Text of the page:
#### 2.4 Experimental procedure

Subjects were instructed about the experimental procedure before performing the task. During the measurements, subjects were corrected with their spectacles or contact lenses (two subjects). The chinrest was mounted on a three-axis stage. Axial positioning was achieved by focusing both pupil images on the pupil monitoring system, ensuring conjugation with the HS measurement plane. Subsequently, lateral movements in horizontal and vertical directions were produced to fit both pupils inside the HS sensor area while avoiding corneal reflexes. Far and near stimuli were black Maltese crosses on white background (Fig. 3).

The accommodation response was represented in spherical equivalent (SE) in diopters and calculated by the following formula:

Where $C_2^0$ is the defocus Zernike coefficient, and r is the measurement pupil radius (1.5 mm in this experiment). High-order aberrations were measured over a 2.25-mm-radius pupil. Each experiment consisted of 3 separate runs of 6 stimuli presentations alternating between far and near. Each presentation was 6 seconds long, totaling 36 seconds for each run. This produced a total of 9 accommodation events and 6 de-accommodation events for each subject. To avoid involuntary blinking too close to the stimulus swapping, the subjects were asked to blink about halfway during each presentation. As an example, Fig. 4 shows the results for spherical equivalent (left y-axis), pupil position, and pupil size (right y-axis) in one experimental run.

#### 2.5 Data analysis

The custom-made software package for HS processing includes a blink-removal algorithm. The conventional methods to calculate the average speed of far-near response dynamics consist of fitting an exponential function [8], applying FFT [27], or fitting a Boltzmann sigmoid function [28]. Instead of these options, we used a threshold method previously proposed [29] and illustrated in Fig. 5. In this method, mean values of far and near steady states (in this case, across at least 2 seconds out of the 6 seconds in each presentation) were computed. The central 80% of accommodation response was taken to determine the starting and ending points for calculating the speed of accommodation. The reason for this choice is the fact that accommodative curves can vary between subjects or even among repetitions, and the mentioned fitting methods behave poorly in some cases. Similar threshold-based procedures were used on the pupil size and convergence dynamics to calculate the speed of these processes. It is important to note that we quantified convergence by the change in inter-pupillary distance and, therefore, the units for this variable are millimeters. Purkinje image tracking would allow convergence angle measurement [30] but it could introduce additional noise in our intended correlation analysis. Changes in spherical aberration and HOA-RMS were found to be on the order of magnitude of the variability through the steady states and did not support the same kind of processing. Alternatively, we computed the mean values of these parameters for far and near steady states and the difference between them (far minus near). Additionally, from the SE curve, we computed the accommodation response as the difference between far and near steady states, the lag of accommodation as the difference between response and demand (i.e., the difference in actual vergence between far and near targets), and the reaction time as the lapse between the stimulus swapping (not shown in Fig. 5) and10%-of-response time (upper-left red dot in Fig. 5).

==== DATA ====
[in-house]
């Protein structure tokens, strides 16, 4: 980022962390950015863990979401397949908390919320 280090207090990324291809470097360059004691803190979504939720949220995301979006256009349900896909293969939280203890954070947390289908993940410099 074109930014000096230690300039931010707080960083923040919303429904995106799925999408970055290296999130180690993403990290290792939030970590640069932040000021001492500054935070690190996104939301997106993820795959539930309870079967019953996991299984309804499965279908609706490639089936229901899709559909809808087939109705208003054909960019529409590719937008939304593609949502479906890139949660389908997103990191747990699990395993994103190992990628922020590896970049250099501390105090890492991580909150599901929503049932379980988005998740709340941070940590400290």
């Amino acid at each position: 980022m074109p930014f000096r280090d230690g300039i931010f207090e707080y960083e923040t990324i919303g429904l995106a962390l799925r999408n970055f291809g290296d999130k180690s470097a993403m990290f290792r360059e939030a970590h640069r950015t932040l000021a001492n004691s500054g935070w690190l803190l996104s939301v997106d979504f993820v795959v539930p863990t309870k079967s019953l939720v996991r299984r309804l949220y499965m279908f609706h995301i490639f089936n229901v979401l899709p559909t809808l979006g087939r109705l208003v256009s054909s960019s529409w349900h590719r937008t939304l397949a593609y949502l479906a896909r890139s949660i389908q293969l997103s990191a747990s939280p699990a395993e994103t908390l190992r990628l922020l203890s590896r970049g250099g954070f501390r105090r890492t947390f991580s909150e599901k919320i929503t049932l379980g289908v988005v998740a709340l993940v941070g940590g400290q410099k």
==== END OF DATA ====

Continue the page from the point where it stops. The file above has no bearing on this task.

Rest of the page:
## 3. Results

The binocular open-view sensor simultaneously measures refraction, HOA, and pupil size in both eyes. Since anisometropia could affect accommodation, it was an exclusion criterion. The bottom-right panel in Fig. 6 shows a high correlation between left (y-axis) and right (x-axis) eye refractive error (SE) for our subjects (R2 = 0.96 p=2.5E-12). Additionally, we compared accommodation speed, lag and duration, HOA-RMS change, and spherical aberration change between eyes (see Fig. 6). Although not to the same degree as the refractive error, all these parameters were correlated between eyes regardless of the subjects’ refractive error. This fact supports our averaging between eyes to assign a single value to each subject.

To analyze how myopia can affect accommodation, convergence, and pupil size dynamics, we have plotted the graphs for far-near response versus refractive error for each subject in Fig. 7. In those plots, refractive error (SE) is depicted on the x-axis and the corresponding far-near response dynamic value on the y-axis. In Table 1, the coefficient of determination (R2), correlation coefficient (R), and p-value are displayed for each pair of variables analyzed. We observed p-value < 0.05 trends for the lag of accommodation (p = 0.014) and pupil miosis speed (p = 0.041). Other non-zero correlation coefficients, e.g., of refractive error with convergence amplitude and reaction time, had associated p-values higher than this threshold.